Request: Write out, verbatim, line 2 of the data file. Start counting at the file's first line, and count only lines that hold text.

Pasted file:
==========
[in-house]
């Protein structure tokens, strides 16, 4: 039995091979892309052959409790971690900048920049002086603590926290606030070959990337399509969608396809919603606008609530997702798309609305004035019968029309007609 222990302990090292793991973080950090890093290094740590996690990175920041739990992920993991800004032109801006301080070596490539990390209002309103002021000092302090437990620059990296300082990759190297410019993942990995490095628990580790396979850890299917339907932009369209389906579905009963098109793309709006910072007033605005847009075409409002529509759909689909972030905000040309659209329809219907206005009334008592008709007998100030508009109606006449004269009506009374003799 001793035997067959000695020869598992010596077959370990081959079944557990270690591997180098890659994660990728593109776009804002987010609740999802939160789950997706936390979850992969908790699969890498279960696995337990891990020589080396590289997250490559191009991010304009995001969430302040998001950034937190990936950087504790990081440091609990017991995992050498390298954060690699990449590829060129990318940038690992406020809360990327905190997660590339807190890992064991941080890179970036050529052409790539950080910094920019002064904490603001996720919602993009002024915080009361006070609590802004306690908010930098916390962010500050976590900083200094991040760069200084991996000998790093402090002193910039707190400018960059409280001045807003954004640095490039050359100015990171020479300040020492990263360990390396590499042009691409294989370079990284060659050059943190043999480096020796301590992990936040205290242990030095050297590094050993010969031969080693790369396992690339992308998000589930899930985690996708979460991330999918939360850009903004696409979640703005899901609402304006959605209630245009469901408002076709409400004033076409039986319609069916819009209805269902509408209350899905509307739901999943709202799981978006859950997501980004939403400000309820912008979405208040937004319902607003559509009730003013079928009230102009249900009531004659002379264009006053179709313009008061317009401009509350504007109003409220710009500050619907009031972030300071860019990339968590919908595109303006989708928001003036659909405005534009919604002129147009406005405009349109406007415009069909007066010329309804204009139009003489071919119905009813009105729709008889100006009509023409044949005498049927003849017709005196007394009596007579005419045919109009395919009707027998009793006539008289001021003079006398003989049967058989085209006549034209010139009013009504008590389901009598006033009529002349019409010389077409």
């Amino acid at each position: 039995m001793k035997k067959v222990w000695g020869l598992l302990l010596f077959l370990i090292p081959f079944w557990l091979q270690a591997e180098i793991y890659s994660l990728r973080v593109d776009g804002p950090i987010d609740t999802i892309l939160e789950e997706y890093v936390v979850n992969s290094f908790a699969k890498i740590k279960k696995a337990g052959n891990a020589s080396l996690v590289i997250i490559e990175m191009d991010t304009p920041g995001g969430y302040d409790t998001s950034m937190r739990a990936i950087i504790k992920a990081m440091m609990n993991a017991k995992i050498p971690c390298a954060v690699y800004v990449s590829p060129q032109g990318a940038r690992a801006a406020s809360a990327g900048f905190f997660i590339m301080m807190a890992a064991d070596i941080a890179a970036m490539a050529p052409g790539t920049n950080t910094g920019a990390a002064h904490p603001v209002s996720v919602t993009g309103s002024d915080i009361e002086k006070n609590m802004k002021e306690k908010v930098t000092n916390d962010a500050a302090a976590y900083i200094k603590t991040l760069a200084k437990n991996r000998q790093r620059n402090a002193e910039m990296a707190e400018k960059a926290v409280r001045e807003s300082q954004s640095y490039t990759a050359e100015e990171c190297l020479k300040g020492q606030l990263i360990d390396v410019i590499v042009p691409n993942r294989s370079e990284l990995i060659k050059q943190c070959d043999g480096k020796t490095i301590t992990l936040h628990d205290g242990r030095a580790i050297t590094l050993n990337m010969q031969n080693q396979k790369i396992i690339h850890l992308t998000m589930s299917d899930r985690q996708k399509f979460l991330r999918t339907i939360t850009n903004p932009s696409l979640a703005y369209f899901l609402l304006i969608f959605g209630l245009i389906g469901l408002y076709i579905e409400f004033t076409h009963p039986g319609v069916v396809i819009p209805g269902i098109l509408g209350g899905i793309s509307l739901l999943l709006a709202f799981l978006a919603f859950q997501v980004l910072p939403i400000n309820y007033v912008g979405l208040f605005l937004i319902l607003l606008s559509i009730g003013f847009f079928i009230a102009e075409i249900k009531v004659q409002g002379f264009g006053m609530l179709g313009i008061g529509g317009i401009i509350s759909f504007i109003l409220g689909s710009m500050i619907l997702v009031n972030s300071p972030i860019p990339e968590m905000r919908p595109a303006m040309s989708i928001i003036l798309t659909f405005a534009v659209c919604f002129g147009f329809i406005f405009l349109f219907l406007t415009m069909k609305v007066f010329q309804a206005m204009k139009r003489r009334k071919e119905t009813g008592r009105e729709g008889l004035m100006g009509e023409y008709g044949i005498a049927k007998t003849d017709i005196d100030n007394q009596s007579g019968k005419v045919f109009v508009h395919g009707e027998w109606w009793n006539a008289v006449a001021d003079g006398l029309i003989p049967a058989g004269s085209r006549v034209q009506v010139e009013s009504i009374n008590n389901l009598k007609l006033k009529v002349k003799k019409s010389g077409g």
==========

């Protein structure tokens, strides 16, 4: 039995091979892309052959409790971690900048920049002086603590926290606030070959990337399509969608396809919603606008609530997702798309609305004035019968029309007609 222990302990090292793991973080950090890093290094740590996690990175920041739990992920993991800004032109801006301080070596490539990390209002309103002021000092302090437990620059990296300082990759190297410019993942990995490095628990580790396979850890299917339907932009369209389906579905009963098109793309709006910072007033605005847009075409409002529509759909689909972030905000040309659209329809219907206005009334008592008709007998100030508009109606006449004269009506009374003799 001793035997067959000695020869598992010596077959370990081959079944557990270690591997180098890659994660990728593109776009804002987010609740999802939160789950997706936390979850992969908790699969890498279960696995337990891990020589080396590289997250490559191009991010304009995001969430302040998001950034937190990936950087504790990081440091609990017991995992050498390298954060690699990449590829060129990318940038690992406020809360990327905190997660590339807190890992064991941080890179970036050529052409790539950080910094920019002064904490603001996720919602993009002024915080009361006070609590802004306690908010930098916390962010500050976590900083200094991040760069200084991996000998790093402090002193910039707190400018960059409280001045807003954004640095490039050359100015990171020479300040020492990263360990390396590499042009691409294989370079990284060659050059943190043999480096020796301590992990936040205290242990030095050297590094050993010969031969080693790369396992690339992308998000589930899930985690996708979460991330999918939360850009903004696409979640703005899901609402304006959605209630245009469901408002076709409400004033076409039986319609069916819009209805269902509408209350899905509307739901999943709202799981978006859950997501980004939403400000309820912008979405208040937004319902607003559509009730003013079928009230102009249900009531004659002379264009006053179709313009008061317009401009509350504007109003409220710009500050619907009031972030300071860019990339968590919908595109303006989708928001003036659909405005534009919604002129147009406005405009349109406007415009069909007066010329309804204009139009003489071919119905009813009105729709008889100006009509023409044949005498049927003849017709005196007394009596007579005419045919109009395919009707027998009793006539008289001021003079006398003989049967058989085209006549034209010139009013009504008590389901009598006033009529002349019409010389077409």